Frequently Asked Questions
Where does the Crofton rust fungus come from?
The Crofton weed rust fungus Baeodromus eupatorii originates from Mexico, the native range of the weed.
Will this rust fungus control Crofton weed?
The rust fungus infects young leaves and stems of Crofton weed and has great potential to reduce competitiveness, reproduction and spread of the weed. It obtains nutrients and water from the host plant by establishing an intimate contact with living cells. Through this continuous absorption or diversion of assimilates from the host plant, the fungus becomes detrimental to plant development and reproduction. The fungus also destroys leaf tissue by producing fruiting bodies thus reducing the photosynthetic surface of the plant.
The rust fungus should adversely impact Crofton weed populations over time through regular defoliation of plants, but will not eradicate them. It will enhance biological control of crofton weed by complementing the effects of two other biological control agents introduced in the 1950s: the fly ‒ Procecidochares utilis that causes galls on stems and the leaf spot fungus ‒ Passalora ageratinae that causes necrotic lesions on old leaves.
There is no single solution to deal with the Crofton weed problem in NSW. Consequently any improvement of biological control through the release of the rust fungus will be most welcome, particularly at sites where implementation of other control methods is inappropriate or impractical. However, biological control is not a silver bullet, but rather a complement to existing control techniques.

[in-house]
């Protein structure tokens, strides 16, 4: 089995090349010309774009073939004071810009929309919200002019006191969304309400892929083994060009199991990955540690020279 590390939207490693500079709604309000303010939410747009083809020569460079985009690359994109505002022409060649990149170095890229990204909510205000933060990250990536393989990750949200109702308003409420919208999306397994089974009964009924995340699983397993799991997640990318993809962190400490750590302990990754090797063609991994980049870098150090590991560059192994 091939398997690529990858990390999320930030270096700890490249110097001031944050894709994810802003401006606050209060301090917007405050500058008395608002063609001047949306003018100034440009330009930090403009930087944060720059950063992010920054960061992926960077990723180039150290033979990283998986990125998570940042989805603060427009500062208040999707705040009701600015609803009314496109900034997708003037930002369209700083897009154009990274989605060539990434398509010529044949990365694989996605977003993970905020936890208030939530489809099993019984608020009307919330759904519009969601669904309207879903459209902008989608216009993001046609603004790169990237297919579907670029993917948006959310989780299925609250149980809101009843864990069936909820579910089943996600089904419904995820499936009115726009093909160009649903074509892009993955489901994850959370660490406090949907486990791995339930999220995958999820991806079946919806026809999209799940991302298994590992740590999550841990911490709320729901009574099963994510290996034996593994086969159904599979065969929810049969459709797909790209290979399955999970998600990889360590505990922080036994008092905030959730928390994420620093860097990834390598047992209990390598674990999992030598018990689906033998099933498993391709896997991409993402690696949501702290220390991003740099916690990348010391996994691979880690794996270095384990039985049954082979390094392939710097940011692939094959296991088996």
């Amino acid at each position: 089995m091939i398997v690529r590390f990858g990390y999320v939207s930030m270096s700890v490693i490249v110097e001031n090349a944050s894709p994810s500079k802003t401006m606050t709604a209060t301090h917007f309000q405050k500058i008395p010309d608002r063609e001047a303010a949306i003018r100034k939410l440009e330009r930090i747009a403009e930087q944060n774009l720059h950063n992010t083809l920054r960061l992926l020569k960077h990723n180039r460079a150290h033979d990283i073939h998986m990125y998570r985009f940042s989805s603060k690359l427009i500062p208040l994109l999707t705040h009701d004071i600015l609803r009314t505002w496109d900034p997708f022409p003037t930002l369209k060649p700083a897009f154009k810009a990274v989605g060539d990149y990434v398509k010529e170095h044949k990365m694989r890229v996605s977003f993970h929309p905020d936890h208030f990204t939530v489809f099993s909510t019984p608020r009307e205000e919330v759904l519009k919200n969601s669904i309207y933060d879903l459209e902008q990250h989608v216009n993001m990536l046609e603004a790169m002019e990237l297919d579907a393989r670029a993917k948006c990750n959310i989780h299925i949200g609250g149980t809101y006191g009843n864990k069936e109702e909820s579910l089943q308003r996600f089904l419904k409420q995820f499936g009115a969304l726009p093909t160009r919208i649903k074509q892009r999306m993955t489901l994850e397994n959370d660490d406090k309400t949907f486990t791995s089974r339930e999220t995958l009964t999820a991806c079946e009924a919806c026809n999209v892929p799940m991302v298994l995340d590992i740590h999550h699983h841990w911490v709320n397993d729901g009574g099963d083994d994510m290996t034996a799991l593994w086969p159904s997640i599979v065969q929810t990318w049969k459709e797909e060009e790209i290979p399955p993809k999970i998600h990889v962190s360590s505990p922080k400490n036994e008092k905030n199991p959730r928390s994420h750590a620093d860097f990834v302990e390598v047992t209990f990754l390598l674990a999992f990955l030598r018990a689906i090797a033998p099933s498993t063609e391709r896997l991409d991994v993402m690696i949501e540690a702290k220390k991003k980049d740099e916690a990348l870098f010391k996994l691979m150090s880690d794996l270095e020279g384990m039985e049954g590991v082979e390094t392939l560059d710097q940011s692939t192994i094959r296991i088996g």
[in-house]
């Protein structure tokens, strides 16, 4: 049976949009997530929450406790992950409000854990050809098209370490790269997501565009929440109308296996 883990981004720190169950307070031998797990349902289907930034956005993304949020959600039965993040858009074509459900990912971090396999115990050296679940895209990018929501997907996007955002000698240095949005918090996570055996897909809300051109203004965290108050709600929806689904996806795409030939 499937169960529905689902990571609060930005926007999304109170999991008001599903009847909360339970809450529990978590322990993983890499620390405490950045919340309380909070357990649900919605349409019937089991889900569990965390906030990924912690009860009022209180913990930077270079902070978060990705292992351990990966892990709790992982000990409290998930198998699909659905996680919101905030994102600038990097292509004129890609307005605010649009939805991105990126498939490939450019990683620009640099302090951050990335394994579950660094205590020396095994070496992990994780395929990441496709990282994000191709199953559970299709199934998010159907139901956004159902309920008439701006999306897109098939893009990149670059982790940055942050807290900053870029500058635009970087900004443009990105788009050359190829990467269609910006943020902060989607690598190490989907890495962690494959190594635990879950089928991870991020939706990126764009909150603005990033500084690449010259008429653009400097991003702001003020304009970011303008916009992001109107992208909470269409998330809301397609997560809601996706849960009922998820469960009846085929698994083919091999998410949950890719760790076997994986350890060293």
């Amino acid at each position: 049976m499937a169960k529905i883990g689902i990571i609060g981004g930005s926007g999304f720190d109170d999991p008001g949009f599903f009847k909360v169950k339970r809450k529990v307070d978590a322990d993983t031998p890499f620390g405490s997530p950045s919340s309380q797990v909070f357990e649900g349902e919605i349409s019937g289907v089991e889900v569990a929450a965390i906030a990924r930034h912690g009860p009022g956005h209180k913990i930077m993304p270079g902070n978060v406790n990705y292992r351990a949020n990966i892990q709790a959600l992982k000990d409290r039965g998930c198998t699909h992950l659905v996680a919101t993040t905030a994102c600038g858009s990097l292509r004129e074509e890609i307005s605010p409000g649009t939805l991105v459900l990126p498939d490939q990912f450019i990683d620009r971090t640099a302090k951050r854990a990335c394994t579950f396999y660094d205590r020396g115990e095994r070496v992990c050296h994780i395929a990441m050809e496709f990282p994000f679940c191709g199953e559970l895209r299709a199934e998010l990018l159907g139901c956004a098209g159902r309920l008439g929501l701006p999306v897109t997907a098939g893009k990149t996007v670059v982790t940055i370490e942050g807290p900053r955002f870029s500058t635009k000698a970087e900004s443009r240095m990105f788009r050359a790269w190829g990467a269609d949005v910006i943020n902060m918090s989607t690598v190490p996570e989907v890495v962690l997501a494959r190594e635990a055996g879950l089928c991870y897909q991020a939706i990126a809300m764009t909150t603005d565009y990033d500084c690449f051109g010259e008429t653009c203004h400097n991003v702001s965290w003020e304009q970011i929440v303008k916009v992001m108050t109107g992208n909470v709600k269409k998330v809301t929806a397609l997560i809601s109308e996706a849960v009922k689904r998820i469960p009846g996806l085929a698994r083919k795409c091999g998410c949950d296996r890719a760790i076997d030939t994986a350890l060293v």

What is the difference between symptoms of the rust fungus and the leaf-spot fungus on Crofton weed?
The leaf-spot fungus (Passalora ageratinae), which was introduced in Australia in the 1950s, produces large necrotic lesions on older leaves of Crofton weed. In contrast, the rust fungus infects young leaves, and produces lesions that contains orange spores, with or without necrosis. Rust pustules that first appeared on young leaves can be seen on older leaves as the plant continues to grow.
Is this rust fungus safe?
The rust fungus was thoroughly tested before approval was obtained in May 2014 to release it in the Australian environment. Results from host-specificity tests demonstrated that the rust fungus does not pose a threat to economic and native plant species.
What is a most suitable site for the rust fungus to thrive?
Sites with extensive and dense stands of actively growing Crofton weed that are not in full sun are ideal because the rust fungus prefers cool temperatures.